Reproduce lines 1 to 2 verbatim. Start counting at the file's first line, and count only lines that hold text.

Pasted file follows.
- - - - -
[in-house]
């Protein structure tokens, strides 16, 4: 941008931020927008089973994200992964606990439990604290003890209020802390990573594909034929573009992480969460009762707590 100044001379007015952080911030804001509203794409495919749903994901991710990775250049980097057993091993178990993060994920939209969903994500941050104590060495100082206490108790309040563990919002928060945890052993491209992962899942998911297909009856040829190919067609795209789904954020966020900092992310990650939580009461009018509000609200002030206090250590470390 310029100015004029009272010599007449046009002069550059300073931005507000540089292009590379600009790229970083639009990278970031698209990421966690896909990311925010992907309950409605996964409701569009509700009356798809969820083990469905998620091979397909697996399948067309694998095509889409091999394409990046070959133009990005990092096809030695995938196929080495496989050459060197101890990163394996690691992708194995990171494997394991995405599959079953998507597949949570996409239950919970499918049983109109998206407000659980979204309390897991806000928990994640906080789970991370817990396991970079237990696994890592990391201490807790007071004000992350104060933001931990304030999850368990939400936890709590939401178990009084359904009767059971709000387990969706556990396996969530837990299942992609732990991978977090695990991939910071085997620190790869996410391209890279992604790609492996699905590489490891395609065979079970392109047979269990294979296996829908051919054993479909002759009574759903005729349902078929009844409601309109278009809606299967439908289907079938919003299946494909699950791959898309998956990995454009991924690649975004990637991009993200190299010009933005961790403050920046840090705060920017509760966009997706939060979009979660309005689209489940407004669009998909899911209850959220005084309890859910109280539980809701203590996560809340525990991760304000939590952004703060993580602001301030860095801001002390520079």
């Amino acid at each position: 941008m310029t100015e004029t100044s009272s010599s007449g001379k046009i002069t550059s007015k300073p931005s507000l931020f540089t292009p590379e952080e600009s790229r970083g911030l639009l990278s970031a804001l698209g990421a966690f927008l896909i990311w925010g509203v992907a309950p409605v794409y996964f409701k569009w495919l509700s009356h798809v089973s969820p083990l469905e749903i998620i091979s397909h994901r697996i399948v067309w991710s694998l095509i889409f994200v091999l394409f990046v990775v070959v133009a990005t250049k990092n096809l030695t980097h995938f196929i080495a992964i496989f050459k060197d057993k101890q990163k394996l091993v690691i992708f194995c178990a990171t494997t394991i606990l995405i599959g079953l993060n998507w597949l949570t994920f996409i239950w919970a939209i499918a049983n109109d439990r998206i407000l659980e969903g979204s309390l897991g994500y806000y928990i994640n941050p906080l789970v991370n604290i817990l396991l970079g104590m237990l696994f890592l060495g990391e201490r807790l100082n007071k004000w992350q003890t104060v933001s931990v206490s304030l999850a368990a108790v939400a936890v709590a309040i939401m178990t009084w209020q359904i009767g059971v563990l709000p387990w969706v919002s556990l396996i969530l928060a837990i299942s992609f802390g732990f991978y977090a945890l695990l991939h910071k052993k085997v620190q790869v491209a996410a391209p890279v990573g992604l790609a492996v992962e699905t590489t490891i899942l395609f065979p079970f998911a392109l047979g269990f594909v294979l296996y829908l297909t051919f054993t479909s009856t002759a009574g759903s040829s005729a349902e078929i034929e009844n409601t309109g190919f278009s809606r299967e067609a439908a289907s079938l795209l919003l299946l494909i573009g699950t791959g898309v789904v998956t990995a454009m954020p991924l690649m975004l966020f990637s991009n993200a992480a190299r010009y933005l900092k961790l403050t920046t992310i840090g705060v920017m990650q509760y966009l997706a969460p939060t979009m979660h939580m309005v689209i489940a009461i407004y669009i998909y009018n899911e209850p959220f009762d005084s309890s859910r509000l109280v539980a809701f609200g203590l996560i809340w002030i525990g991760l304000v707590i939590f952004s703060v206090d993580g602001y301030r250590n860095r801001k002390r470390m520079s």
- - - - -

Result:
[in-house]
């Protein structure tokens, strides 16, 4: 941008931020927008089973994200992964606990439990604290003890209020802390990573594909034929573009992480969460009762707590 100044001379007015952080911030804001509203794409495919749903994901991710990775250049980097057993091993178990993060994920939209969903994500941050104590060495100082206490108790309040563990919002928060945890052993491209992962899942998911297909009856040829190919067609795209789904954020966020900092992310990650939580009461009018509000609200002030206090250590470390 310029100015004029009272010599007449046009002069550059300073931005507000540089292009590379600009790229970083639009990278970031698209990421966690896909990311925010992907309950409605996964409701569009509700009356798809969820083990469905998620091979397909697996399948067309694998095509889409091999394409990046070959133009990005990092096809030695995938196929080495496989050459060197101890990163394996690691992708194995990171494997394991995405599959079953998507597949949570996409239950919970499918049983109109998206407000659980979204309390897991806000928990994640906080789970991370817990396991970079237990696994890592990391201490807790007071004000992350104060933001931990304030999850368990939400936890709590939401178990009084359904009767059971709000387990969706556990396996969530837990299942992609732990991978977090695990991939910071085997620190790869996410391209890279992604790609492996699905590489490891395609065979079970392109047979269990294979296996829908051919054993479909002759009574759903005729349902078929009844409601309109278009809606299967439908289907079938919003299946494909699950791959898309998956990995454009991924690649975004990637991009993200190299010009933005961790403050920046840090705060920017509760966009997706939060979009979660309005689209489940407004669009998909899911209850959220005084309890859910109280539980809701203590996560809340525990991760304000939590952004703060993580602001301030860095801001002390520079």